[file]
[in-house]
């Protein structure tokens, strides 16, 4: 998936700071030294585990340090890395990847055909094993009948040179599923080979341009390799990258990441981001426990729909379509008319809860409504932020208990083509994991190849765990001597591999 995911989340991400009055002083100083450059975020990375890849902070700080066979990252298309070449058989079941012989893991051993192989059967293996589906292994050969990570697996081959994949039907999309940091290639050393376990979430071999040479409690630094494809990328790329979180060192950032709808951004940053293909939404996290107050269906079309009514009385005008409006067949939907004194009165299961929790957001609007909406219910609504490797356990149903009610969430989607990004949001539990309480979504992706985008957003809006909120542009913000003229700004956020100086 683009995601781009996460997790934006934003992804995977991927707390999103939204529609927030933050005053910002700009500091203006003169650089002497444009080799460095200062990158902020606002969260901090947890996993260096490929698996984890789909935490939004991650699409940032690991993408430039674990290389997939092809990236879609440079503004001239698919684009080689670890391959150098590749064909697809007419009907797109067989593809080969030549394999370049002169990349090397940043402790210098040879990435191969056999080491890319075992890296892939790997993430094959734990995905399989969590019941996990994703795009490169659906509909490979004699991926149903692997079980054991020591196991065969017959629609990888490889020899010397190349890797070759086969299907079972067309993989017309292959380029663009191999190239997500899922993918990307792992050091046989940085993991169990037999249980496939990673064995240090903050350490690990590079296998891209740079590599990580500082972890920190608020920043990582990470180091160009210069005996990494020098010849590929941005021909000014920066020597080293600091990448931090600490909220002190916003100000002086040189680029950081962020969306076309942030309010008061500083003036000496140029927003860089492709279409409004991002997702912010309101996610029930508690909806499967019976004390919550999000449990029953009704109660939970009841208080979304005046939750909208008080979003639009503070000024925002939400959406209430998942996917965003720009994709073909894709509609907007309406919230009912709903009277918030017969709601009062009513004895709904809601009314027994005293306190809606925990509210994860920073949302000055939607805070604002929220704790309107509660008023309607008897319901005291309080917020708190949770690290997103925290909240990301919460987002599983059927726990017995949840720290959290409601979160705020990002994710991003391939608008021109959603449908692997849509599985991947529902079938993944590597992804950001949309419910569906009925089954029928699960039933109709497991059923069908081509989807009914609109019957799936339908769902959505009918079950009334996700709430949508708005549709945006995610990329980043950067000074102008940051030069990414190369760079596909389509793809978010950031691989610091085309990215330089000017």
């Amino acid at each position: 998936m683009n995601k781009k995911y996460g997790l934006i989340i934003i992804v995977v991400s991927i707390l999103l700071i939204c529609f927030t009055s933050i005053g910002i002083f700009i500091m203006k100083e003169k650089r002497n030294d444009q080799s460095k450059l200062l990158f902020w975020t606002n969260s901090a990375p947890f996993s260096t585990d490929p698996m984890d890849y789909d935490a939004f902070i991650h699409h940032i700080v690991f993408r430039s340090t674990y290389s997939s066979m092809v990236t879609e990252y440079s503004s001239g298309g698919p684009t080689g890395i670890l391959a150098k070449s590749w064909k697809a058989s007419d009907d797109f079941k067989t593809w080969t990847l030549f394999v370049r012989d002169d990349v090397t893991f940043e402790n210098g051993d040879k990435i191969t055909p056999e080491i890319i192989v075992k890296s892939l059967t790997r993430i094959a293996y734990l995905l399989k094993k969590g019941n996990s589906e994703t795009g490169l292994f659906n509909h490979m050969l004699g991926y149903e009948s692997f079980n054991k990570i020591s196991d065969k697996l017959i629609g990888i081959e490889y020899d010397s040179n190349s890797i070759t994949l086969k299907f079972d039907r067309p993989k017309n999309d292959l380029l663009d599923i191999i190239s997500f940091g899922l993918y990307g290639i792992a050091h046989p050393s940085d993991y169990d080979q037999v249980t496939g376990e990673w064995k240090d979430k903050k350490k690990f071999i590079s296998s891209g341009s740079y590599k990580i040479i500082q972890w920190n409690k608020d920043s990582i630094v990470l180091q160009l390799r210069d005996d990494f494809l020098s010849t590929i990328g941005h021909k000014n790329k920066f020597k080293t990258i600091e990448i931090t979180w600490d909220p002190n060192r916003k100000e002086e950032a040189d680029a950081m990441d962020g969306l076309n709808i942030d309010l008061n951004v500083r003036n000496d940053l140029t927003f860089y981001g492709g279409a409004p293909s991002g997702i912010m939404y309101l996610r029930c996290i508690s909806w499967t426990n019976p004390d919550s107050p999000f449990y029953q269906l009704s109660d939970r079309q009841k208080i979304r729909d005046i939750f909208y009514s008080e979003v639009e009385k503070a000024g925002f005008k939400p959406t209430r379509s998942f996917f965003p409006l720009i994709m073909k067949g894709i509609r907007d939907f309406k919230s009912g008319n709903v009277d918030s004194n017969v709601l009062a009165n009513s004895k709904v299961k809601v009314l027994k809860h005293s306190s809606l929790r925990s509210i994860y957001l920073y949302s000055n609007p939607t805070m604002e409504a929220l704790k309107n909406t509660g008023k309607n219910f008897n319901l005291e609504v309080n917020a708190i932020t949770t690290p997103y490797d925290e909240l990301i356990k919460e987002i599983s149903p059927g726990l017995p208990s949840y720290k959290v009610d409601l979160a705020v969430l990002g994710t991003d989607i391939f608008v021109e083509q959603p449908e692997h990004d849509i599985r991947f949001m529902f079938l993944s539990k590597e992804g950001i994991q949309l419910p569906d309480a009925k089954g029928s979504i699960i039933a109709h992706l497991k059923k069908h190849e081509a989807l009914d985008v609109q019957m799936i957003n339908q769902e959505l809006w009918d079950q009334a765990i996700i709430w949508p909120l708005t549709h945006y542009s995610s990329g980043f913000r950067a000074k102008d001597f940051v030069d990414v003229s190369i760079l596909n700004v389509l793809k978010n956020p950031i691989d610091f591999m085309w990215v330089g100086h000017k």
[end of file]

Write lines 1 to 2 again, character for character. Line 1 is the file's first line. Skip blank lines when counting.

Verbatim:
[in-house]
């Protein structure tokens, strides 16, 4: 998936700071030294585990340090890395990847055909094993009948040179599923080979341009390799990258990441981001426990729909379509008319809860409504932020208990083509994991190849765990001597591999 995911989340991400009055002083100083450059975020990375890849902070700080066979990252298309070449058989079941012989893991051993192989059967293996589906292994050969990570697996081959994949039907999309940091290639050393376990979430071999040479409690630094494809990328790329979180060192950032709808951004940053293909939404996290107050269906079309009514009385005008409006067949939907004194009165299961929790957001609007909406219910609504490797356990149903009610969430989607990004949001539990309480979504992706985008957003809006909120542009913000003229700004956020100086 683009995601781009996460997790934006934003992804995977991927707390999103939204529609927030933050005053910002700009500091203006003169650089002497444009080799460095200062990158902020606002969260901090947890996993260096490929698996984890789909935490939004991650699409940032690991993408430039674990290389997939092809990236879609440079503004001239698919684009080689670890391959150098590749064909697809007419009907797109067989593809080969030549394999370049002169990349090397940043402790210098040879990435191969056999080491890319075992890296892939790997993430094959734990995905399989969590019941996990994703795009490169659906509909490979004699991926149903692997079980054991020591196991065969017959629609990888490889020899010397190349890797070759086969299907079972067309993989017309292959380029663009191999190239997500899922993918990307792992050091046989940085993991169990037999249980496939990673064995240090903050350490690990590079296998891209740079590599990580500082972890920190608020920043990582990470180091160009210069005996990494020098010849590929941005021909000014920066020597080293600091990448931090600490909220002190916003100000002086040189680029950081962020969306076309942030309010008061500083003036000496140029927003860089492709279409409004991002997702912010309101996610029930508690909806499967019976004390919550999000449990029953009704109660939970009841208080979304005046939750909208008080979003639009503070000024925002939400959406209430998942996917965003720009994709073909894709509609907007309406919230009912709903009277918030017969709601009062009513004895709904809601009314027994005293306190809606925990509210994860920073949302000055939607805070604002929220704790309107509660008023309607008897319901005291309080917020708190949770690290997103925290909240990301919460987002599983059927726990017995949840720290959290409601979160705020990002994710991003391939608008021109959603449908692997849509599985991947529902079938993944590597992804950001949309419910569906009925089954029928699960039933109709497991059923069908081509989807009914609109019957799936339908769902959505009918079950009334996700709430949508708005549709945006995610990329980043950067000074102008940051030069990414190369760079596909389509793809978010950031691989610091085309990215330089000017």